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Seminar “Thailand’s General Election in 2023: Fundamentals, Dynamics, Outlook”
27 April from 13:00 - 28 April from 16:30
“Thailand’s General Election in 2023: Fundamentals, Dynamics, Outlook”
27 April 2023
1 p.m. – 4:30 p.m.
jointly organized by
German-Southeast Asian Center of Excellence for Public Policy and Good Governance (CPG), Hanns Seidel Foundation (HSS), Bangkok/Laos Office, and Asian Governance Foundation (AGF)
On May 14, Thailand will hold its second general elections after the 2014 military coup and under the 2017 Constitution. The overall situation prior to the elections is complex and for many difficult to discern.
The relative calm of the election campaigns so far seems to contradict the fact that in a society still divided, a transfer of power that would undermine all constitutional safeguards of the established regime is a possible outcome.
At the same time, the polity’s long-established fault lines appear to have blurred to some degree. With most political actors struggling with some handicaps, surprising marriages of convenience seem as much possible as a decisive political landslide victory. While the direct outcome and further consequences of the elections remain uncertain, the tectonic plates of the political system are still shifting.
Against this background, the German Southeast Asian Center of Excellence for Public Policy and Good Governance (CPG) and the Hanns Seidel Foundation Thailand, with support of the Asian Governance Foundation, will convene a seminar on April 27 that seeks to provide participants with an advanced understanding of Thailand’s upcoming elections.
With the aim to explore the state of play shortly before the polls from an impartial point of view, foreign experts will decipher the complexities of the current playing field, its constitutional fundamentals and ultimate fault lines, the political dynamics, the electoral process, and potential post-election scenarios.
is the Founding Director of the German-Southeast Asian Center of Excellence for Public Policy and Good Governance (CPG) and a member of the Faculty of Law of Thammasat University, where he teaches, inter alia, constitutional law. He also is the Editor-in-Chief of CPG’s Asia in Review (AiR) and the chairman of the board of directors and executive director of the Asian Governance Foundation (AGF).
Henning Glaser is registered as an attorney-at-law in Germany and qualified as a mediator both under German law and the International Mediation Institute. He regularly serves as a consultant and has advised a broad range of governmental and non-governmental agencies in Europe, America, and Asia in various fields of law, politics, and governance.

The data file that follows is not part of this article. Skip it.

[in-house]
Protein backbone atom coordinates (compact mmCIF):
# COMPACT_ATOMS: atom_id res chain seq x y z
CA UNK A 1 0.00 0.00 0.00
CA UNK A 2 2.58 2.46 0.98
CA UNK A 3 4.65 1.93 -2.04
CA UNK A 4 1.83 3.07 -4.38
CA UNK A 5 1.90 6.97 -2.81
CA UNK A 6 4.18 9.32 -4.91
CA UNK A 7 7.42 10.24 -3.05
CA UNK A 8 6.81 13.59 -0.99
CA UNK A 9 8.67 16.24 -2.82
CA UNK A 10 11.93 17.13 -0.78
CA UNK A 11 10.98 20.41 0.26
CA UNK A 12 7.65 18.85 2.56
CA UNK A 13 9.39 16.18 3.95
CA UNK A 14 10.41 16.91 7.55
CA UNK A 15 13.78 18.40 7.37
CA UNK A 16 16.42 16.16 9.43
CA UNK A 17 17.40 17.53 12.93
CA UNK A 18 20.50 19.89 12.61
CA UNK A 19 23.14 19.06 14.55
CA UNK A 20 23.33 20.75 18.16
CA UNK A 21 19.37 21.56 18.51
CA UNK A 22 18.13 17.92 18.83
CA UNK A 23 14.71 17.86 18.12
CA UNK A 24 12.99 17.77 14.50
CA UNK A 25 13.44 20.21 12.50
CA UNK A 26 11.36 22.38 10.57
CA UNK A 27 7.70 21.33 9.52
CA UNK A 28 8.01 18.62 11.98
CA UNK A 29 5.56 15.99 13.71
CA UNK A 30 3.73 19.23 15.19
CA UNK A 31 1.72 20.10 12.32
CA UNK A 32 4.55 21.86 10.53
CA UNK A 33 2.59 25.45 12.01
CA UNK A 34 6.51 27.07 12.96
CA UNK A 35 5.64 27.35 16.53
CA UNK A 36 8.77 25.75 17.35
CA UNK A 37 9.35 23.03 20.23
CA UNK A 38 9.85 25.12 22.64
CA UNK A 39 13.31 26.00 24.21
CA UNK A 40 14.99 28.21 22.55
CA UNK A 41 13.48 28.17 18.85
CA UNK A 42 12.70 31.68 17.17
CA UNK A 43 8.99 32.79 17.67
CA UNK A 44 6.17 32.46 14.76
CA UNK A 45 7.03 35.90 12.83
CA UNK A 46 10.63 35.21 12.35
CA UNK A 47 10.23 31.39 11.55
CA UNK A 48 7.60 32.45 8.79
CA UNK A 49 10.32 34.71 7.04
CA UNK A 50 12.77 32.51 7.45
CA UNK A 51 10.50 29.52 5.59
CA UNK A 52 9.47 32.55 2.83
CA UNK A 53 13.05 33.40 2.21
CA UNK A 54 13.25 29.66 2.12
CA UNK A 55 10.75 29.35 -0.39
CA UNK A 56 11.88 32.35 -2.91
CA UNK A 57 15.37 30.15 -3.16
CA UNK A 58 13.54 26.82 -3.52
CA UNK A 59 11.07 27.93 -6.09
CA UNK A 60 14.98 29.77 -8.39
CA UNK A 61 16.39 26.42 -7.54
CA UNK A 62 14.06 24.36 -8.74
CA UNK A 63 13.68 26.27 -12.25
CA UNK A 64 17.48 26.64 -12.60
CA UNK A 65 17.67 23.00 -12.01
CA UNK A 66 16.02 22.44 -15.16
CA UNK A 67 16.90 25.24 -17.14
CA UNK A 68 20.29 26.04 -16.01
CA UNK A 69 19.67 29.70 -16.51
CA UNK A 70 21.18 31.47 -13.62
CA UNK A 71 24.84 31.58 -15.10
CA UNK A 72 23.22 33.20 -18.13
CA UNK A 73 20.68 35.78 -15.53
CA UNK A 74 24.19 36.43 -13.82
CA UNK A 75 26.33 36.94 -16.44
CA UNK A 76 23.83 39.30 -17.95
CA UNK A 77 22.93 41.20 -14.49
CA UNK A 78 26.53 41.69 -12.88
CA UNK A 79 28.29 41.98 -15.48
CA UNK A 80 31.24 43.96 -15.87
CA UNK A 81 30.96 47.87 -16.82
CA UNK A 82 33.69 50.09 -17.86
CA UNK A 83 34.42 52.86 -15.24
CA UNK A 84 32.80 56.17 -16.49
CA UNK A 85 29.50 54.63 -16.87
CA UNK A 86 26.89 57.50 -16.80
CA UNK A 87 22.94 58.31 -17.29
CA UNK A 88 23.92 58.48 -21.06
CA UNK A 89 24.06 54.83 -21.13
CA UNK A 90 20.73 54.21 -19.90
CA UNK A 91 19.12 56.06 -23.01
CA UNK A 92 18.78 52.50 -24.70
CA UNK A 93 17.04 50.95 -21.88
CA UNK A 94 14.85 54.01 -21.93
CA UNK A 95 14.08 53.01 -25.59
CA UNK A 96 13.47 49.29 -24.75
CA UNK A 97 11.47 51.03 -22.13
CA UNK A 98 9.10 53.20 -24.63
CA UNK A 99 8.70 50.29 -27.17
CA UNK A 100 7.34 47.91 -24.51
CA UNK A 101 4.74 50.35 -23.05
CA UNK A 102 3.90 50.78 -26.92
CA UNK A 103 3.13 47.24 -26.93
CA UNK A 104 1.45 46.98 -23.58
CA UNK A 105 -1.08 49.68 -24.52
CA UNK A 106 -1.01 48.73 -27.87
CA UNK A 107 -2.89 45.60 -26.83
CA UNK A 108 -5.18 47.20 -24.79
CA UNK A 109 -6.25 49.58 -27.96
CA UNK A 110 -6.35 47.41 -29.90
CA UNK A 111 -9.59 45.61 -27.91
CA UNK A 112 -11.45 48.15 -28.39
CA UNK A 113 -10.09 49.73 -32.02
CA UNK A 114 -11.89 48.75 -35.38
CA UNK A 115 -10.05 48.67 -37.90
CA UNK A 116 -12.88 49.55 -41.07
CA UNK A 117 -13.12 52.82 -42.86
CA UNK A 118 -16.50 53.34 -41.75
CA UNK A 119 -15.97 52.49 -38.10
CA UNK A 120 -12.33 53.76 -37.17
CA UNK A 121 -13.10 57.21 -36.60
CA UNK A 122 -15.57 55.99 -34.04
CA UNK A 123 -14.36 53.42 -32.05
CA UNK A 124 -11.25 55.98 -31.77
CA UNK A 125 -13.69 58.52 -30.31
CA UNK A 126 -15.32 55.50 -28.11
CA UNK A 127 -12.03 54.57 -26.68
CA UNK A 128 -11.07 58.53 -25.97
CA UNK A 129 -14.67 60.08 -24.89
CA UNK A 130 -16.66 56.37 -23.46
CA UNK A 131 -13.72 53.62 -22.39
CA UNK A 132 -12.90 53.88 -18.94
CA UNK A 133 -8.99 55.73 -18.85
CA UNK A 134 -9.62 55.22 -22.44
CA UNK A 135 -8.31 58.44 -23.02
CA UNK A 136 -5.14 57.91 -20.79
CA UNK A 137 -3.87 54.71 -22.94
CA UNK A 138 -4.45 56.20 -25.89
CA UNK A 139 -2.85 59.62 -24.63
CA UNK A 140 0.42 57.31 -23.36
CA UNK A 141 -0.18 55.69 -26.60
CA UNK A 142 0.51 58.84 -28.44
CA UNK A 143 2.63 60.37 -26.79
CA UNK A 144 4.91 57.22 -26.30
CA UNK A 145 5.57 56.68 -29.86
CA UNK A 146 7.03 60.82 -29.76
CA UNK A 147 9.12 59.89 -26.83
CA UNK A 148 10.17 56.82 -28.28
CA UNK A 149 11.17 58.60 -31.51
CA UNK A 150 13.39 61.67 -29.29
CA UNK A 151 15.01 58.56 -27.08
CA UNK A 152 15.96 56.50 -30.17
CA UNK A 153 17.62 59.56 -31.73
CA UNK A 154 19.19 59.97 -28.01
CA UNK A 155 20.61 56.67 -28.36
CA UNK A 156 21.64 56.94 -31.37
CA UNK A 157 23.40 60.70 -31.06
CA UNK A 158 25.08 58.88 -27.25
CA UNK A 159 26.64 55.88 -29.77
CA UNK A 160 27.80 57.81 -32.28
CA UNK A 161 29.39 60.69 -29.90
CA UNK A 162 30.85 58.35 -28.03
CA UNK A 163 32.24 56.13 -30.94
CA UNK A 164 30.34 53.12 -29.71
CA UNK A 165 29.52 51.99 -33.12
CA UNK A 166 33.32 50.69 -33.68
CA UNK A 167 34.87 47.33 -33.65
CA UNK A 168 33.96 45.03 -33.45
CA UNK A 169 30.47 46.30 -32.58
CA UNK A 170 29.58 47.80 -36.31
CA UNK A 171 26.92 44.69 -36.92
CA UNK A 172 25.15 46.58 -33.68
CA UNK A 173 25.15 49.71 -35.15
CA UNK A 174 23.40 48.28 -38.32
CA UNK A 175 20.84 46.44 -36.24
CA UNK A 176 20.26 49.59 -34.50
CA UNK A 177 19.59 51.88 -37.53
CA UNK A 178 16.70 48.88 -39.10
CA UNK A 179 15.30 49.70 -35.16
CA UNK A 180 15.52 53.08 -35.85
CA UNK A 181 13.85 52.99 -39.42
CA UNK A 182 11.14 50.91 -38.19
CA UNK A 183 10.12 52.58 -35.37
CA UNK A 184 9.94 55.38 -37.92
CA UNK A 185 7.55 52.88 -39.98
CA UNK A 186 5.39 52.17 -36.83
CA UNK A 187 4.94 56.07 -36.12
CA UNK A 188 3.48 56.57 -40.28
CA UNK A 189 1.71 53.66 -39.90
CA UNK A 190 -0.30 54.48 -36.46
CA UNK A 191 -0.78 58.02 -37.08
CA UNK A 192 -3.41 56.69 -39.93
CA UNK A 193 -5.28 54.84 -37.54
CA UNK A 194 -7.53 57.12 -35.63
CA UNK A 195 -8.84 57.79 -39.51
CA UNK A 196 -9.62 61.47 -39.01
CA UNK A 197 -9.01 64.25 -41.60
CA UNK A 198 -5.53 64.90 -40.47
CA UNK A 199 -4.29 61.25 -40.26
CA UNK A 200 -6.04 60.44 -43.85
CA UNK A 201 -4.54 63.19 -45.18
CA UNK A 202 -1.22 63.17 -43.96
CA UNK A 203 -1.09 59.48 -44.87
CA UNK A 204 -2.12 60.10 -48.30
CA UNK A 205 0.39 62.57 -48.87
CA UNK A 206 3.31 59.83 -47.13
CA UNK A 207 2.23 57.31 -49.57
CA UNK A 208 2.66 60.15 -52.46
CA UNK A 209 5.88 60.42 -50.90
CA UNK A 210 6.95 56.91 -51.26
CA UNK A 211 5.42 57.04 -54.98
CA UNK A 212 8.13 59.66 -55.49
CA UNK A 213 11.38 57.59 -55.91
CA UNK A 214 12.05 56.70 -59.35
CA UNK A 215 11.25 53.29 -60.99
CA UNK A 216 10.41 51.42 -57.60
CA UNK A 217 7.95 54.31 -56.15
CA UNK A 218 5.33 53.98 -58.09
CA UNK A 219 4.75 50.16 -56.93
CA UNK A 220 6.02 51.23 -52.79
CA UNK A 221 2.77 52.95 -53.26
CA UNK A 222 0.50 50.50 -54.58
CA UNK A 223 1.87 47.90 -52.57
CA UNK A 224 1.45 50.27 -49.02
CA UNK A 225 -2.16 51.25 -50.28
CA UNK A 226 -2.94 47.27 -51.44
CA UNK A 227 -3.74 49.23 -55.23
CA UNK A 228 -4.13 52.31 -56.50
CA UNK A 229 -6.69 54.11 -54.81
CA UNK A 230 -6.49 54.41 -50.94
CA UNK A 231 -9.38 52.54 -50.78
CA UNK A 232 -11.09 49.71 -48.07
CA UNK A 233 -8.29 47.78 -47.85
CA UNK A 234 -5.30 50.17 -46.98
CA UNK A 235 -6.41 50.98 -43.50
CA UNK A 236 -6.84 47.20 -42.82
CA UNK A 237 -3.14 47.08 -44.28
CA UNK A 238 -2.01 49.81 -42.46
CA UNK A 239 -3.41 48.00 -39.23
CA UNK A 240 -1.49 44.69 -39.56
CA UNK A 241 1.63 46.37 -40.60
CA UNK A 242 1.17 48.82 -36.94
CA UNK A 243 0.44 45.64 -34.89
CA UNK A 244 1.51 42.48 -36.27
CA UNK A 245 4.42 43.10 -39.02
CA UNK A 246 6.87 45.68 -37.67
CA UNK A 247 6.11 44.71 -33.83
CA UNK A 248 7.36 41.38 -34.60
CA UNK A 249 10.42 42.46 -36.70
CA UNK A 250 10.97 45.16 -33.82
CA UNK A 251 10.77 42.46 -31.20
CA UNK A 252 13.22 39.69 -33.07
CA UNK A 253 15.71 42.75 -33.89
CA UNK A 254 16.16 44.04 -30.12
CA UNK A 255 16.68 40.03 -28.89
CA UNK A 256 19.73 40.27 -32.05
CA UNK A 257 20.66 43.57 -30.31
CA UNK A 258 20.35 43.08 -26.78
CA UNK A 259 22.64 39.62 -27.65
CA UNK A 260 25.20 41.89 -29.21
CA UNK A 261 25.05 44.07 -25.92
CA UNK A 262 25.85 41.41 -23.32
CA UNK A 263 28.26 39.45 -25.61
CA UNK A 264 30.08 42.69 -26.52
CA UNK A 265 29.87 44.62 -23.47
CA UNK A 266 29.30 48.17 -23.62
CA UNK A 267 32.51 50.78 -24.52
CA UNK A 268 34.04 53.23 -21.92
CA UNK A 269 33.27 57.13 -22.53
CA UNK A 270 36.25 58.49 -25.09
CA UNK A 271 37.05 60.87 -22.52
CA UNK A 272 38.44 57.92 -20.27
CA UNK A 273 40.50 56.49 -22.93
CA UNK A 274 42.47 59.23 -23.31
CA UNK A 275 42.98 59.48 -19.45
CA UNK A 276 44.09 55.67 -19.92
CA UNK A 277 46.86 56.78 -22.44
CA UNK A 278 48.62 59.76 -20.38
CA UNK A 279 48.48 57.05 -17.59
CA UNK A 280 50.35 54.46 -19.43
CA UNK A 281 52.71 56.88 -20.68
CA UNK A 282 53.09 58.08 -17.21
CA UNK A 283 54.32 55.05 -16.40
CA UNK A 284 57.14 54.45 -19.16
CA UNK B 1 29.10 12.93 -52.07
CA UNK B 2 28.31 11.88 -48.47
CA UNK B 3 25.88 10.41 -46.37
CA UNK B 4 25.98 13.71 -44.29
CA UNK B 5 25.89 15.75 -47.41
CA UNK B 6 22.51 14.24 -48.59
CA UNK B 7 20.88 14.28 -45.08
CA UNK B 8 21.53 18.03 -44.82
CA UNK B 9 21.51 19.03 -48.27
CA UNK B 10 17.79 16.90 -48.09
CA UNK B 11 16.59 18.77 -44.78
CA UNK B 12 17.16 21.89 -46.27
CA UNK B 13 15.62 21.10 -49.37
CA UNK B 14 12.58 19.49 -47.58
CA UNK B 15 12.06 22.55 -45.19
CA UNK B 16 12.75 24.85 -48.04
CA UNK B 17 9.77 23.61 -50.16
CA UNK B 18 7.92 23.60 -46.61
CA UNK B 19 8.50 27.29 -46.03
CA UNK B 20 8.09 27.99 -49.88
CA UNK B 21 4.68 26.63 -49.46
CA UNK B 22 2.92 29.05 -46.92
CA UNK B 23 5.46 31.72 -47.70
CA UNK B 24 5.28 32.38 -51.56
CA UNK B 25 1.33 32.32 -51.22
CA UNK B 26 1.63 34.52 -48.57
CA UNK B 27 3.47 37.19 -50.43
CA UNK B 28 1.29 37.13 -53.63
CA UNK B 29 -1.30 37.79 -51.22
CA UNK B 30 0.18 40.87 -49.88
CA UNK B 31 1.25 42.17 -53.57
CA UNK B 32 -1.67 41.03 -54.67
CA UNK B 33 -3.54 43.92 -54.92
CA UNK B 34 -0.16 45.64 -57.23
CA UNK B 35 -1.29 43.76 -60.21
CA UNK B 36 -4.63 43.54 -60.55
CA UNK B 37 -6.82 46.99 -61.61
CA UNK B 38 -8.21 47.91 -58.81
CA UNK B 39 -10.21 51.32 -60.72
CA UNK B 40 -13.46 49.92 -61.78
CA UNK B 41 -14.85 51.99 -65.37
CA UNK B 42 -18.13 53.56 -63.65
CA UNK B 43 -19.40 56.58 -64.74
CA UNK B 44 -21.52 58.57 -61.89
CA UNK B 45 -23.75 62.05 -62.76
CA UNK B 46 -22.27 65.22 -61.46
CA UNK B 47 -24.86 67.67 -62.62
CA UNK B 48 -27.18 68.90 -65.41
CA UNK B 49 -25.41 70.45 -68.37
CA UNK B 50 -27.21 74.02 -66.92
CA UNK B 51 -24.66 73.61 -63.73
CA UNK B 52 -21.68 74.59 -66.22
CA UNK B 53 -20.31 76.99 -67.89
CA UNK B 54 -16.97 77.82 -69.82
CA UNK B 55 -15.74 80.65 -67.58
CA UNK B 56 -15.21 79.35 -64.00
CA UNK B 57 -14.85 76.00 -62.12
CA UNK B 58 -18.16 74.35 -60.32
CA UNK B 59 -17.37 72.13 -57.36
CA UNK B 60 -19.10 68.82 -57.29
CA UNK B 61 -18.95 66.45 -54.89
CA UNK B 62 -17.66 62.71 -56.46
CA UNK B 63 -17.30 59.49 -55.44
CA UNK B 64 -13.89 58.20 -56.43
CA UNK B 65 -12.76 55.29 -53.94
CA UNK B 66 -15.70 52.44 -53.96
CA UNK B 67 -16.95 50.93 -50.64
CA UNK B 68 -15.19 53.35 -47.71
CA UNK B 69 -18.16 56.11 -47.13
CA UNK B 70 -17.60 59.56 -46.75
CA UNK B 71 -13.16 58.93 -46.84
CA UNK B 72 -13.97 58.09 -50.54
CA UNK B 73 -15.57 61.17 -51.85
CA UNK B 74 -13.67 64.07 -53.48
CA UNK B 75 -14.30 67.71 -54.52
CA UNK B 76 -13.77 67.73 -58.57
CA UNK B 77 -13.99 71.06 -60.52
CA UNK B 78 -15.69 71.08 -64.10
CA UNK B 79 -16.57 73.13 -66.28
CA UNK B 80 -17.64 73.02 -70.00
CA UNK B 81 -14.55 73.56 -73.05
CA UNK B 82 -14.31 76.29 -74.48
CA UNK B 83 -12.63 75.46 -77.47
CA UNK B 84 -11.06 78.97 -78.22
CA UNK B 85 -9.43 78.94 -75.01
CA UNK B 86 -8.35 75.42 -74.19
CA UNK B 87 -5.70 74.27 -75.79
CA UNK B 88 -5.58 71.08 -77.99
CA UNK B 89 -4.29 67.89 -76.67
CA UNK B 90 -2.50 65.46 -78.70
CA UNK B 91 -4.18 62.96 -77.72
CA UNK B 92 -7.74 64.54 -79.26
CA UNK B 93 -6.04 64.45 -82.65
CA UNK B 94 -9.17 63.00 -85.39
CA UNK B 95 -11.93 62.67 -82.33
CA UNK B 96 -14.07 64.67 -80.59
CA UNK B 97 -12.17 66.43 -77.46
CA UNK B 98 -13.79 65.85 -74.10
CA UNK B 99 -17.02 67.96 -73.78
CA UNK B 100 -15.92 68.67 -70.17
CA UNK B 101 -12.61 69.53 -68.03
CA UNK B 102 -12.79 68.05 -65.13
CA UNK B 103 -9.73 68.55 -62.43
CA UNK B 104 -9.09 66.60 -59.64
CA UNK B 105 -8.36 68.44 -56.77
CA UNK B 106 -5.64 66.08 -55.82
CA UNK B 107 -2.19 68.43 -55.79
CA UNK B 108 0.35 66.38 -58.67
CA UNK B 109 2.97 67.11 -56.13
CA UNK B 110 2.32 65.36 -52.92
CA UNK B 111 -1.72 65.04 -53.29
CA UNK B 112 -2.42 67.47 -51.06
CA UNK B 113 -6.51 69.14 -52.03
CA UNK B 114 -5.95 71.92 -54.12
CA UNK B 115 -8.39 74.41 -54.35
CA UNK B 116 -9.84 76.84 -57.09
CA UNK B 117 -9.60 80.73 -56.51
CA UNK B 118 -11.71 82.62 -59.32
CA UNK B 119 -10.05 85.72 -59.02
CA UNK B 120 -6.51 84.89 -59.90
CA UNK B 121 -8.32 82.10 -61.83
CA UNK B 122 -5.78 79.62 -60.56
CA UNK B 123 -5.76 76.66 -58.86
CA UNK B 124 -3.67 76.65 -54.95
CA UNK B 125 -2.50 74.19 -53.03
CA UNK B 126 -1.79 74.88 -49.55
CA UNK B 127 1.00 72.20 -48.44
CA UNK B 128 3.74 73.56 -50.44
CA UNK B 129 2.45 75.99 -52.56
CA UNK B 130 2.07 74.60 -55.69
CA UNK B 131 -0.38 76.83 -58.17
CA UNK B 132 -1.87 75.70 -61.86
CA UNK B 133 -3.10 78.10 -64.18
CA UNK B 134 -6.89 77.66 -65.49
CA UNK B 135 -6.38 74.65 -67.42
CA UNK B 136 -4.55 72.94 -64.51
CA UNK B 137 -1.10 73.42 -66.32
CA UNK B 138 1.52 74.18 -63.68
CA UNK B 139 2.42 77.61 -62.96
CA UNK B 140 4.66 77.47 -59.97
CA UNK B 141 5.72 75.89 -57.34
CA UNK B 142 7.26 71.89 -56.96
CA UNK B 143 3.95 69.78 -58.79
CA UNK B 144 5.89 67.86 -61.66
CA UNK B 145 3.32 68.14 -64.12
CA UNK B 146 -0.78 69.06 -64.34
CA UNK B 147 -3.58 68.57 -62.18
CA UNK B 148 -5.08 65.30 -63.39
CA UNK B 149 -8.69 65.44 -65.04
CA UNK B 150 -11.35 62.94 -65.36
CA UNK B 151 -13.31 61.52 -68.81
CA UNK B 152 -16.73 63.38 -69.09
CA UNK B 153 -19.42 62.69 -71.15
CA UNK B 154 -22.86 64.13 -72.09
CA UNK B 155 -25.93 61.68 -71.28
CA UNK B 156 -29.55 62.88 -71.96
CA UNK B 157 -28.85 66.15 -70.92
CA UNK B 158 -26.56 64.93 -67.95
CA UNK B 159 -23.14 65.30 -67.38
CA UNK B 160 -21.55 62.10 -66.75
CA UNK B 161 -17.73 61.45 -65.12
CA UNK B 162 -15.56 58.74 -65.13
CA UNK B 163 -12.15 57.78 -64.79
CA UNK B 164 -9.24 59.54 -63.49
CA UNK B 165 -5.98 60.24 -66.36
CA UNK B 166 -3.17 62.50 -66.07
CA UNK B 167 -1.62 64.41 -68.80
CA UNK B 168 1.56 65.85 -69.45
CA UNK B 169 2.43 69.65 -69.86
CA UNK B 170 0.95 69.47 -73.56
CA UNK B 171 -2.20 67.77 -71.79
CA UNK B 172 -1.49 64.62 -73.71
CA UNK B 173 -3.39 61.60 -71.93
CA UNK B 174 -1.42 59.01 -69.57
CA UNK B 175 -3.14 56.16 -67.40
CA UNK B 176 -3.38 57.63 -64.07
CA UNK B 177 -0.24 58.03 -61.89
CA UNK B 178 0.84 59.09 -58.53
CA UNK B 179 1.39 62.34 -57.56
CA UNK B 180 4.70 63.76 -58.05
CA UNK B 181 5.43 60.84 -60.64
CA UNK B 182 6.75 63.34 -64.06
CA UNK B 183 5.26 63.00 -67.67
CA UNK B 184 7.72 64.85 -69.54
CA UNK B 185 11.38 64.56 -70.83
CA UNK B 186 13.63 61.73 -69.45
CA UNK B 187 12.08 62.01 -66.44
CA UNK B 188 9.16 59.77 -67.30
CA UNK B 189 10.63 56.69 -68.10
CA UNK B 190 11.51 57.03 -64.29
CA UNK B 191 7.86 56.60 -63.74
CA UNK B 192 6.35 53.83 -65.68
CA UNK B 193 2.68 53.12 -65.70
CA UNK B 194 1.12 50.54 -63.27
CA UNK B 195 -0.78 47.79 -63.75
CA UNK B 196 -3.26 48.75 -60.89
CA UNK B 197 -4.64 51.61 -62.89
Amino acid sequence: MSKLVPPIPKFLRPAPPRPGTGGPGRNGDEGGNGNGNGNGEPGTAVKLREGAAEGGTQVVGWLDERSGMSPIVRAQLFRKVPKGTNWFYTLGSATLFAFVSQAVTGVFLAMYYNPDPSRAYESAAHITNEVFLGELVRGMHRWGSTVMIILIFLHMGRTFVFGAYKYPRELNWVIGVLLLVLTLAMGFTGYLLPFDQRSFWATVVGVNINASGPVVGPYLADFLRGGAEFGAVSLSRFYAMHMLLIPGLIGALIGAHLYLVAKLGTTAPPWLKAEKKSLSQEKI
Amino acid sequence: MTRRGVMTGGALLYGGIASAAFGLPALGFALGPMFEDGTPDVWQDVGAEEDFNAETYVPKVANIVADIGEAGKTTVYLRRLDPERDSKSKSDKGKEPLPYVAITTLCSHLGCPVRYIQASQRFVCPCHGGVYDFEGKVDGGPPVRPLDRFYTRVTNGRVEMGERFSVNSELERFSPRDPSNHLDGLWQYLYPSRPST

His research areas cover, among others, constitutional law and politics in Asia, global and regional order, international relations, and geopolitics.
is an experienced journalist with a career spanning nearly 30 years and over 15 countries in Latin America, Africa, and Asia. Currently, he is based in Thailand and Sri Lanka, working as the Asia Regional Correspondent for Nikkei Asia, a publication of Japan’s oldest and largest financial news organization. His reporting areas as a foreign correspondent include mainland Southeast Asia and lower South Asia.
He started his journalism career in Sri Lanka, reporting on the ethnic conflict for national newspapers such as The Sunday Leader in the 1990s before moving to Mexico to write for Inter Press Service. Throughout his career, he has reported on a wide range of issues, including conflicts, political turmoil, human rights violations, poverty and inequality, economic change, natural disasters, and health pandemics.
Marwaan was also the president of the Foreign Correspondents’ Club of Thailand in 2009 and 2010.
is a Senior Program Officer at the German-Southeast Asian Center of Excellence for Public Policy and Good Governance (CPG).
Lucas is a qualified mediator under the International Mediation Institute and serves as deputy head of CPG’s Mediation Center. He also serves as deputy editor-in-chief of CPG’s Asia in Review.
He holds a master’s degree in Cultural Studies from Goldsmiths, University of London, United Kingdom.
is a Senior Program Officer for Capacity Building and International Election Observation at the Asian Network for Free Elections (ANFREL).
A graduate from the Institute of Political Studies of Grenoble and the Faculty of Law of Aix-en-Provence (France), Amaël specializes in the analysis of electoral systems and legal frameworks for elections. Throughout his academic years, he had the opportunity to learn about elections up-close by working for a member of the French Parliament.
He first joined ANFREL as an electoral analyst during the observation mission for the 2017 Cambodian commune elections and has since coordinated election observation efforts in Myanmar, Thailand, Sri Lanka, and Taiwan.